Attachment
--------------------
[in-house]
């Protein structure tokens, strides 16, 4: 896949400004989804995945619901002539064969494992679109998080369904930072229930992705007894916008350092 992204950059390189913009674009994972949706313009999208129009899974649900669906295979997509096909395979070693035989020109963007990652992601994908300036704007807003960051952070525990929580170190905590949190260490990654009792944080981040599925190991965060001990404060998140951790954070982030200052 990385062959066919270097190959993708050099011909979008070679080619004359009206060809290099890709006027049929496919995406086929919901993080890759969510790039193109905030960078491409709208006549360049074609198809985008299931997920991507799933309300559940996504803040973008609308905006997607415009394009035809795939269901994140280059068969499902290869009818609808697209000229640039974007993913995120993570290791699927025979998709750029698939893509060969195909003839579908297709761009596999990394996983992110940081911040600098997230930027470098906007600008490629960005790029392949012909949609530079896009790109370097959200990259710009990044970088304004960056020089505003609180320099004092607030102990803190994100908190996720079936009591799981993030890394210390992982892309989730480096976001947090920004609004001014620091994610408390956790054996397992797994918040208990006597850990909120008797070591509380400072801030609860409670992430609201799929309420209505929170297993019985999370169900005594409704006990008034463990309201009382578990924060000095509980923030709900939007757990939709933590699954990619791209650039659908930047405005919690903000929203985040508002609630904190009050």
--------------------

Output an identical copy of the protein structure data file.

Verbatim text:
[in-house]
């Protein structure tokens, strides 16, 4: 896949400004989804995945619901002539064969494992679109998080369904930072229930992705007894916008350092 992204950059390189913009674009994972949706313009999208129009899974649900669906295979997509096909395979070693035989020109963007990652992601994908300036704007807003960051952070525990929580170190905590949190260490990654009792944080981040599925190991965060001990404060998140951790954070982030200052 990385062959066919270097190959993708050099011909979008070679080619004359009206060809290099890709006027049929496919995406086929919901993080890759969510790039193109905030960078491409709208006549360049074609198809985008299931997920991507799933309300559940996504803040973008609308905006997607415009394009035809795939269901994140280059068969499902290869009818609808697209000229640039974007993913995120993570290791699927025979998709750029698939893509060969195909003839579908297709761009596999990394996983992110940081911040600098997230930027470098906007600008490629960005790029392949012909949609530079896009790109370097959200990259710009990044970088304004960056020089505003609180320099004092607030102990803190994100908190996720079936009591799981993030890394210390992982892309989730480096976001947090920004609004001014620091994610408390956790054996397992797994918040208990006597850990909120008797070591509380400072801030609860409670992430609201799929309420209505929170297993019985999370169900005594409704006990008034463990309201009382578990924060000095509980923030709900939007757990939709933590699954990619791209650039659908930047405005919690903000929203985040508002609630904190009050």